portrait of Arthurs Familiy

Chris, Wilma and Emilia

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Arthurs Family

I am Wilma Arthurs, mom of Emilia. My husband Chris and I have 4 beautiful daughters; Catherine 33, Stacey 30, Alexis 29 and Emilia 19. Our 3 oldest daughters all live away from home now with families of their own. Emilia who is a happy, social busy girl, sustained significant brain damage as a baby, the result of viral encephalitis. It has left her autistic, deaf and epileptic. She functions at the level of a 2-3 year old. She is able to walk and run and climb and get into all kinds of trouble. Her biggest disability is her excruciatingly frustrating limited ability to communicate. She understands very basic sign language, but is only able to express a few signs. Picture communication is very limiting to her. Consequently, she becomes extremely frustrated. She abuses herself by biting her fingers and punching her head and hips. When she wants to go somewhere she is not allowed to, she uses her strength (she is very strong) to push her way through. It is tough to take her places as she will drop to the floor or ground and try to crawl her way where she may not. It can be very tough at times. We look after her the way you look after a 2 year old. We change her diapers, bath and dress her, feed her, and cuddle her in our lap. Emilia is hyperactive and is in constant motion from morning (6AM) until her bedtime at 9PM. At that point we drop from exhaustion. Many nights, her seizures cause her to get up in the night. We must get up with her as she cannot be left on her own.

She gives us much joy, but as parents in our late 50’s, we are becoming worn out. Our bodies feel much older than we should and we have nothing in common with our friends our age anymore. We call our house “Emilia’s House” as it is run by her needs. She is very hard on our house and we are not able to keep up with the constant repairs caused by her.

Our home is filled with locks on all the doors, drawers, cupboards and windows to keep her safe. We visit Home Depots lock department regularly where we try to explain how we need to lock our home to keep Emilia in and safe, not to keep burglars out.

Emilia likes to go for drives in the car, so we do so 2 or 3 times a day. It is the only way we can sit down for a short period for a rest. Consequently, we rack up approx 55,000-60,000KM on our car every year. It is a form of respite for us.

Emilia attends St Pats high school where she loves attending. We receive SSAH, and Respite Relief from Community Living. We save a lot of our SSAH hours for the 10 weeks of summer when she is home full time. We have 2 university students work together for 5 hours Mon-Fri during the summer, but the other 10 hours in the day is filled with looking after her. Consequently, we do not look forward to summers the way other people do. It is a heavy work load for us then, and we count the weeks down to when she can return to school so we can recuperate from the summer.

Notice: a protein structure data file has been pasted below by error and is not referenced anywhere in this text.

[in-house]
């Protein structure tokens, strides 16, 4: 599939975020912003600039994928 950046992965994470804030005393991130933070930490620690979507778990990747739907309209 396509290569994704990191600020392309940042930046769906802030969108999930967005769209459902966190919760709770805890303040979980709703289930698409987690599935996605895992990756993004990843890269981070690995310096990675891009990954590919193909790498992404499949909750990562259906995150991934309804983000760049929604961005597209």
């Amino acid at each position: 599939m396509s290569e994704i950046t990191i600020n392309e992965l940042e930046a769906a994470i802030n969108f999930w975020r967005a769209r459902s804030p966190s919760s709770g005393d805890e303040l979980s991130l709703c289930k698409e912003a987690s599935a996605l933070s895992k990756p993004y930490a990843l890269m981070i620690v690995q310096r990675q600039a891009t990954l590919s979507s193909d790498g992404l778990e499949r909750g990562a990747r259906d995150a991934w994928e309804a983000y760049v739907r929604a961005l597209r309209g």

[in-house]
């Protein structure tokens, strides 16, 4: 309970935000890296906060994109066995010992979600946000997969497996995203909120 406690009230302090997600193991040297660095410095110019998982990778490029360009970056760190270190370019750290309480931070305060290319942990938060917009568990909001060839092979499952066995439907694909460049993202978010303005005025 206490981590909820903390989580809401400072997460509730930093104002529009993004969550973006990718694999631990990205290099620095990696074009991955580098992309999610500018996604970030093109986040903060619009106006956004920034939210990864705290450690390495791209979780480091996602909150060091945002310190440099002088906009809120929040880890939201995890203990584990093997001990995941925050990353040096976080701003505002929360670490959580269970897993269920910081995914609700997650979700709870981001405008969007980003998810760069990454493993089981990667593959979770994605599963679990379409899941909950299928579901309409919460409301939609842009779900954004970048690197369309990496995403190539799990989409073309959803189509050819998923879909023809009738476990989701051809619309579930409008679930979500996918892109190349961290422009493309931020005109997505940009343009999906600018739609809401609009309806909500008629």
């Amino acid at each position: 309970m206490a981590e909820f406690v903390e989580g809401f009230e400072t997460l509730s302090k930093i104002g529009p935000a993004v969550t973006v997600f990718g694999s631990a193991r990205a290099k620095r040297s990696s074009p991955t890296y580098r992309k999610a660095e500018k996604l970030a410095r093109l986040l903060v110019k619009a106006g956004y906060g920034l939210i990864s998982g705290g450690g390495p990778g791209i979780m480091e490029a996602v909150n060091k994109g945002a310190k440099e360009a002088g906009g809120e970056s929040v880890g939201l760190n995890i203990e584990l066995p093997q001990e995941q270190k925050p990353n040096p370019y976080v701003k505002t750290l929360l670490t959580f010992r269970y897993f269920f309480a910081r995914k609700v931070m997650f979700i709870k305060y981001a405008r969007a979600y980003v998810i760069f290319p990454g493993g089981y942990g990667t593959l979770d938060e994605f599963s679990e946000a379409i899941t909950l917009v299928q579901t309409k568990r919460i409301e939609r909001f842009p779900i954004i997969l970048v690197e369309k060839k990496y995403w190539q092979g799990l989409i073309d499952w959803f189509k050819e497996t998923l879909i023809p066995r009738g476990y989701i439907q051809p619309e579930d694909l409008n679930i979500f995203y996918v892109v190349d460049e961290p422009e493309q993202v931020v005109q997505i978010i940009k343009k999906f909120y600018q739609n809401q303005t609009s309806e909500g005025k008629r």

We are terrified of the day when she graduates from school. We honestly don’t think we can carry on after that. We know the wait lists are long for day supports and group homes.

The toughest part of the whole thing is that we love Emilia so much. She is what we live for. But reality is that we cannot care for her all that much longer. Our bodies, spirits, mental health and stamina cannot hold out. We are just making it now.

I have been a stay at home mom for over 30 years. It is not what I planned with my life. But I have been happy to have given it up for Emilia and all the other families I have advocated for over the past 19 years. My husband and I would love to be able to enjoy our 3 grandchildren and see more of our daughters and their families. As it is they don't visit very often and when they do, only for a short time as Emilia is too difficult to handle and our time is so limited to go and visit them. My heart breaks that our grandchildren see us as strangers.

We cannot bear the thought of having to go into crisis for Emilia to get what she needs to be cared for. We feel we deserve to be able to plan for her future so that we can decide when she and we are ready for her to move on to have what every other citizen in this province has a right to, a home, the right to participate in our community and to have a loving family to spend time with. Not ones who are completely broken down.

Wilma Arthurs

March 4, 2010